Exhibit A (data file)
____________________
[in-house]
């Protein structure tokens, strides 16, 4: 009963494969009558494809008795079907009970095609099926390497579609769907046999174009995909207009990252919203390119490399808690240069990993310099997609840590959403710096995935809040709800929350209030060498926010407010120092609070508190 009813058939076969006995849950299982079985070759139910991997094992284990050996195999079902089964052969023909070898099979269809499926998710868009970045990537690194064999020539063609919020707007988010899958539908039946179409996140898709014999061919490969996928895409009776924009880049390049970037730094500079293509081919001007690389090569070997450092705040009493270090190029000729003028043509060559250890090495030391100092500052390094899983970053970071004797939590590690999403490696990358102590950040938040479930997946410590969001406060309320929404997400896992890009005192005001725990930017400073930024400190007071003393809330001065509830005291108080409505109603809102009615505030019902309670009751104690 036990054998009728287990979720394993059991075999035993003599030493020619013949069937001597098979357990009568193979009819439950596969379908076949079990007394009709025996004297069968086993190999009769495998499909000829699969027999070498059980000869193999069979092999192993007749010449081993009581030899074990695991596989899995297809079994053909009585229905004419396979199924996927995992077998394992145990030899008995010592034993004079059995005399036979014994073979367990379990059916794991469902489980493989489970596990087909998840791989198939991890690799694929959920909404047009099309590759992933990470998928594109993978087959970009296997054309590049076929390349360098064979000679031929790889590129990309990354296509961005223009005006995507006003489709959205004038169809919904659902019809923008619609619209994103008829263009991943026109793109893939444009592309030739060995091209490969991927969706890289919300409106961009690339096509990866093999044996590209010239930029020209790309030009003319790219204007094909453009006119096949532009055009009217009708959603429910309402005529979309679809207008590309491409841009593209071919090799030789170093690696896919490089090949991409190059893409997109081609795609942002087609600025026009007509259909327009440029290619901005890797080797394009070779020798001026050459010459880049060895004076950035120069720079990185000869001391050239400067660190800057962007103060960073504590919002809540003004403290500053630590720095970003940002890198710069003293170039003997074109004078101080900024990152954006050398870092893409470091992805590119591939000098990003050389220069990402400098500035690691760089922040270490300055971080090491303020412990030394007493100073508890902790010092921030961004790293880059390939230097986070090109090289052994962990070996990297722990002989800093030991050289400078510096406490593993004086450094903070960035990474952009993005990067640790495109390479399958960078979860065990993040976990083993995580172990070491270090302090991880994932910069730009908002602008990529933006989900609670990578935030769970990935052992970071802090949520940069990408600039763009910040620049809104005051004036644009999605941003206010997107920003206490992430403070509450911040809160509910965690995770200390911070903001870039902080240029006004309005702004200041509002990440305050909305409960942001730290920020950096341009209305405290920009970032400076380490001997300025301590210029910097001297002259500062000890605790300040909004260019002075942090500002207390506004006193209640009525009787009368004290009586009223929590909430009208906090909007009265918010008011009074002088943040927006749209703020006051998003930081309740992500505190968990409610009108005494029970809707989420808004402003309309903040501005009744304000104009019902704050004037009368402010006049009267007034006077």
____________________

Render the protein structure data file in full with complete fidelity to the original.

[in-house]
């Protein structure tokens, strides 16, 4: 009963494969009558494809008795079907009970095609099926390497579609769907046999174009995909207009990252919203390119490399808690240069990993310099997609840590959403710096995935809040709800929350209030060498926010407010120092609070508190 009813058939076969006995849950299982079985070759139910991997094992284990050996195999079902089964052969023909070898099979269809499926998710868009970045990537690194064999020539063609919020707007988010899958539908039946179409996140898709014999061919490969996928895409009776924009880049390049970037730094500079293509081919001007690389090569070997450092705040009493270090190029000729003028043509060559250890090495030391100092500052390094899983970053970071004797939590590690999403490696990358102590950040938040479930997946410590969001406060309320929404997400896992890009005192005001725990930017400073930024400190007071003393809330001065509830005291108080409505109603809102009615505030019902309670009751104690 036990054998009728287990979720394993059991075999035993003599030493020619013949069937001597098979357990009568193979009819439950596969379908076949079990007394009709025996004297069968086993190999009769495998499909000829699969027999070498059980000869193999069979092999192993007749010449081993009581030899074990695991596989899995297809079994053909009585229905004419396979199924996927995992077998394992145990030899008995010592034993004079059995005399036979014994073979367990379990059916794991469902489980493989489970596990087909998840791989198939991890690799694929959920909404047009099309590759992933990470998928594109993978087959970009296997054309590049076929390349360098064979000679031929790889590129990309990354296509961005223009005006995507006003489709959205004038169809919904659902019809923008619609619209994103008829263009991943026109793109893939444009592309030739060995091209490969991927969706890289919300409106961009690339096509990866093999044996590209010239930029020209790309030009003319790219204007094909453009006119096949532009055009009217009708959603429910309402005529979309679809207008590309491409841009593209071919090799030789170093690696896919490089090949991409190059893409997109081609795609942002087609600025026009007509259909327009440029290619901005890797080797394009070779020798001026050459010459880049060895004076950035120069720079990185000869001391050239400067660190800057962007103060960073504590919002809540003004403290500053630590720095970003940002890198710069003293170039003997074109004078101080900024990152954006050398870092893409470091992805590119591939000098990003050389220069990402400098500035690691760089922040270490300055971080090491303020412990030394007493100073508890902790010092921030961004790293880059390939230097986070090109090289052994962990070996990297722990002989800093030991050289400078510096406490593993004086450094903070960035990474952009993005990067640790495109390479399958960078979860065990993040976990083993995580172990070491270090302090991880994932910069730009908002602008990529933006989900609670990578935030769970990935052992970071802090949520940069990408600039763009910040620049809104005051004036644009999605941003206010997107920003206490992430403070509450911040809160509910965690995770200390911070903001870039902080240029006004309005702004200041509002990440305050909305409960942001730290920020950096341009209305405290920009970032400076380490001997300025301590210029910097001297002259500062000890605790300040909004260019002075942090500002207390506004006193209640009525009787009368004290009586009223929590909430009208906090909007009265918010008011009074002088943040927006749209703020006051998003930081309740992500505190968990409610009108005494029970809707989420808004402003309309903040501005009744304000104009019902704050004037009368402010006049009267007034006077």